||The major focus of this project is to identify groundwater biodiversity hot spots in SA, and to link these areas of high diversity to their geological and climatological history. The geology and climatological history of areas can give important clues about the timing and the circumstances that surface freshwater (and sometimes also marine) groups invaded the groundwater environment. Because dispersal in groundwater is very limited, obligate groundwater fauna is usually spatially restricted and can therefore be used as important indicator species of water quality parameters. Localities that potentially contain groundwater fauna are in areas with fractured rocks, karstified limestones, or coarse alluvial depositions. However, the presence or absence of groundwater fauna in such areas will depend on whether surface fauna would have had the chance to colonise the groundwater environment some time in the geological history. For sampling groundwater we are restricted to use existing 'windows' to the groundwater environment, which are: wells, bores, springs, caves and creek beds with very shallow water table.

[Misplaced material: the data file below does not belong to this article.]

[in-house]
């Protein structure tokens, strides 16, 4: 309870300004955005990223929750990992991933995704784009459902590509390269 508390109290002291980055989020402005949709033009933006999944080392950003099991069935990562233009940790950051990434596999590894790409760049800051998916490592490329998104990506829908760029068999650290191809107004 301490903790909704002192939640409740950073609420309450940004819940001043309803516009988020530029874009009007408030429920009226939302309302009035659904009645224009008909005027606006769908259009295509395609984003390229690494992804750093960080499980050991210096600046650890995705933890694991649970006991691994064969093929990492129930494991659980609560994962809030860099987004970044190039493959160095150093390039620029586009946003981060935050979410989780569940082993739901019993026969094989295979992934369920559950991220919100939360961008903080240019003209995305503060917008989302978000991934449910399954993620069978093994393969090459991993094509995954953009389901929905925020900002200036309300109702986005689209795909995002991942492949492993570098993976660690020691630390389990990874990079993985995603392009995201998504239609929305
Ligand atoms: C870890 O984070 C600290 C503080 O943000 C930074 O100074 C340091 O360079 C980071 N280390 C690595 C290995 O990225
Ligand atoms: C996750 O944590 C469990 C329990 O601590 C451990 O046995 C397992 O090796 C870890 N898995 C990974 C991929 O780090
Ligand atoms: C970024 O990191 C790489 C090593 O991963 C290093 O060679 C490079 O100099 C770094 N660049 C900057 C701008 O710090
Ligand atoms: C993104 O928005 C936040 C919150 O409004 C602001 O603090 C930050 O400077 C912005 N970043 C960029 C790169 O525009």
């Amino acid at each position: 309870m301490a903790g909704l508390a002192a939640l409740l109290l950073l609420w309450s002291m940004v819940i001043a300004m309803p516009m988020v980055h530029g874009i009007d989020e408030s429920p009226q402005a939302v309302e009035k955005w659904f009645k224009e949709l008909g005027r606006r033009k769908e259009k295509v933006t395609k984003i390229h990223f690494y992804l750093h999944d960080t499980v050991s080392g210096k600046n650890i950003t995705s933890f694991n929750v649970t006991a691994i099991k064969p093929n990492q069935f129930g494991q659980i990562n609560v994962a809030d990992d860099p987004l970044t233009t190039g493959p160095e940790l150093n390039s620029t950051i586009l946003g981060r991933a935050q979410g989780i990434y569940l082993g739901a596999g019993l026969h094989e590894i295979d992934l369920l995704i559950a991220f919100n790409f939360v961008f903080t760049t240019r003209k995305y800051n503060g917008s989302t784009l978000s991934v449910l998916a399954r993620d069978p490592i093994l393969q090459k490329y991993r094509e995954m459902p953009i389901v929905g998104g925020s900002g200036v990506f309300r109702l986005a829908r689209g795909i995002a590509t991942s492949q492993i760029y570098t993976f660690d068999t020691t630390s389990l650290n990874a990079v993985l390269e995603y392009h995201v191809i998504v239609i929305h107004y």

Initial sampling efforts will concentrate on localising presence of groundwater fauna in the following main areas Southern Flinders Ranges, Mount Lofty Ranges, Limestone Coast of the South East and Eyre Peninsula.
Preliminary collecting in the Gammon and Flinders Ranges in October 02 revealed significant biodiversity in ground water samples from springs and creek beds. All invertebrate groups that are to be expected in the ground water environment were present: eg. Amphipoda, Isopoda, Syncarida, Copepoda, Gastropoda, Turbellaria.